Writing about writing

Or The Alienation of Our Mourning

There is a lie, a deceit perpetrated on our minds by our culture of visual images; of movies and TV as narrators of our reality, which affects our expectations about loving, relating to each other, working together and even, finally, even grieving.

The paradigm of our modern and stylized idea of mourning assumes the visual/cinematographic form of a sequence of “best of” moments flowing seamlessly through our minds.

The act of remembering is aestheticized and depurated – and in the process globalized by this model. In turn, we are expected to respond to these images in correspondingly predictable ways.

Being the power of mass media what it is, I can only imagine that some of us feel by now that such is the “right” way to transit our very real feelings of loss.

Such imposition upon our nature would do great violence to our true selves – although forcing ourselves into artificialities such as this one is by no means an exclusive sin of our century – not just because it replaces and voids the functions of other senses, or because it establishes an internal time and a single threaded flow essentially unnatural, but because it infallibly leave “us” outside of our own memories: the viewer – or at most the camera.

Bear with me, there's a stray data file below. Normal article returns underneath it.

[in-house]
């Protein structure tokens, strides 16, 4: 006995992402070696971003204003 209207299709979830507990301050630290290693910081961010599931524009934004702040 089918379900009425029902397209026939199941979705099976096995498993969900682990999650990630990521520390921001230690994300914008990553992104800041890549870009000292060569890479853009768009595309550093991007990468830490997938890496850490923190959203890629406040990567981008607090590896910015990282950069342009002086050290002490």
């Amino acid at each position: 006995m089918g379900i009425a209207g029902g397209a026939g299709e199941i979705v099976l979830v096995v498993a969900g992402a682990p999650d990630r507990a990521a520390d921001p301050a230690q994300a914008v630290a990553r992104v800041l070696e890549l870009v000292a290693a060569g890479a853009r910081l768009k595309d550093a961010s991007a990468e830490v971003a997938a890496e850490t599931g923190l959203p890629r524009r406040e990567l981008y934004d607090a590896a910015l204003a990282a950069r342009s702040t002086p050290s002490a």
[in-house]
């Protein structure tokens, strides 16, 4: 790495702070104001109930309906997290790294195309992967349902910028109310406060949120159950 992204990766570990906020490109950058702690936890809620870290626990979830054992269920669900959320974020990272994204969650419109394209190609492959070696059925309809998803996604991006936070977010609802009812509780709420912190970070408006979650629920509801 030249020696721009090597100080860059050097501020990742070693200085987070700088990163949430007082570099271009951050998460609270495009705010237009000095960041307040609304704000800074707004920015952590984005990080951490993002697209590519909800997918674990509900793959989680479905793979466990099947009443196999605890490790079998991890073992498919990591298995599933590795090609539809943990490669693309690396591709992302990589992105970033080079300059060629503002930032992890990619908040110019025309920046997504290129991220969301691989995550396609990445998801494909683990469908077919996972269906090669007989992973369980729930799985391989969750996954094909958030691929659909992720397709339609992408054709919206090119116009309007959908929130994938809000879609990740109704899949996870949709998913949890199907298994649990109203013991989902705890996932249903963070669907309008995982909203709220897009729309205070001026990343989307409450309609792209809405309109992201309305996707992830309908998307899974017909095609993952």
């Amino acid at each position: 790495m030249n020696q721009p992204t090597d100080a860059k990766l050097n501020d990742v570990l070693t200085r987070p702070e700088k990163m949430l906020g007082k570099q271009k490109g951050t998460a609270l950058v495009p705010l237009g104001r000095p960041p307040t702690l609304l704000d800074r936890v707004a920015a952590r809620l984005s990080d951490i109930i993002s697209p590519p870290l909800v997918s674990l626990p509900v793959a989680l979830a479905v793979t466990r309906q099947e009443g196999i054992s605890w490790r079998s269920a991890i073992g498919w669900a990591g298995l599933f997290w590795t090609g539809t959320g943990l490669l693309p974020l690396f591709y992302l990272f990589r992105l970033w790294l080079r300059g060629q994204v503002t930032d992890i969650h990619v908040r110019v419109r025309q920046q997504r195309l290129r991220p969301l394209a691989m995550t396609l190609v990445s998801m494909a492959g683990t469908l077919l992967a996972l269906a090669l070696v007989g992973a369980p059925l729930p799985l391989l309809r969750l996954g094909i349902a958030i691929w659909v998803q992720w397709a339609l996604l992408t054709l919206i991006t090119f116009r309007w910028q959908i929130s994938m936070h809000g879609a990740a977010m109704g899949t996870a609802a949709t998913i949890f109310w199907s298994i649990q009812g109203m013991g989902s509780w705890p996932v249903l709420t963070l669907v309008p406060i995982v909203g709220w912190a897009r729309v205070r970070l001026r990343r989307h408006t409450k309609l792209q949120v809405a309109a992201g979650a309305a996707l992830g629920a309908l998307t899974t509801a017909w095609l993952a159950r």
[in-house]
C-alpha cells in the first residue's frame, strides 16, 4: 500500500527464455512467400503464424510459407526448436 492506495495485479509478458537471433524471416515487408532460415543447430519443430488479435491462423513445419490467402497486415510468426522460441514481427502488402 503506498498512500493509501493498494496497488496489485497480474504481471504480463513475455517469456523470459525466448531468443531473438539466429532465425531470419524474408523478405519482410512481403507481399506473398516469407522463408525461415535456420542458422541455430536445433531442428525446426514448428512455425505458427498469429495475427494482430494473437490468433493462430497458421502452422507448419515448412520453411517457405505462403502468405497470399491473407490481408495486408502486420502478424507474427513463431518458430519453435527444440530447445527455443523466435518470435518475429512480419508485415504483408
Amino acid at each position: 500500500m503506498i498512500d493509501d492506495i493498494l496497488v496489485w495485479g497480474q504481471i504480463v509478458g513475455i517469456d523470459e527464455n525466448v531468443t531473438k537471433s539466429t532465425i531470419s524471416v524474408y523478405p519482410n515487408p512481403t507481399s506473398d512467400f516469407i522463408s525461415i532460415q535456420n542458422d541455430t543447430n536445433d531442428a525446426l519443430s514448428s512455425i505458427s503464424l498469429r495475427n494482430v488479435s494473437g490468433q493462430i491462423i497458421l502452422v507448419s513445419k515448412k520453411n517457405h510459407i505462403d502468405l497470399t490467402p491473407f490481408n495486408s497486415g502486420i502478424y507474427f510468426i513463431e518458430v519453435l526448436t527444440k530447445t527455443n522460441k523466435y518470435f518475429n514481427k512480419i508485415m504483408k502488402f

What is essential about us, as we pair in any kind of intense relationship is the sense of immersion in it. Most disassociations, which from time to time would allows us to view events and images from our life from outside ourselves, are by definition pathological. But we have invented an aesthetic way to resolve its narrative in the visual language that we created for our shows of light and magic, and it’s very success – as that of most of our successes of the imagination – made it into a virus.

We have changed by means of similar processes for millennia, on the wings of oral traditions, theater, literature, opera… but there is the small issue of the accelerated rate and momentum that seem to leave more often than not, the human out of “human change” in the changes our ever speeding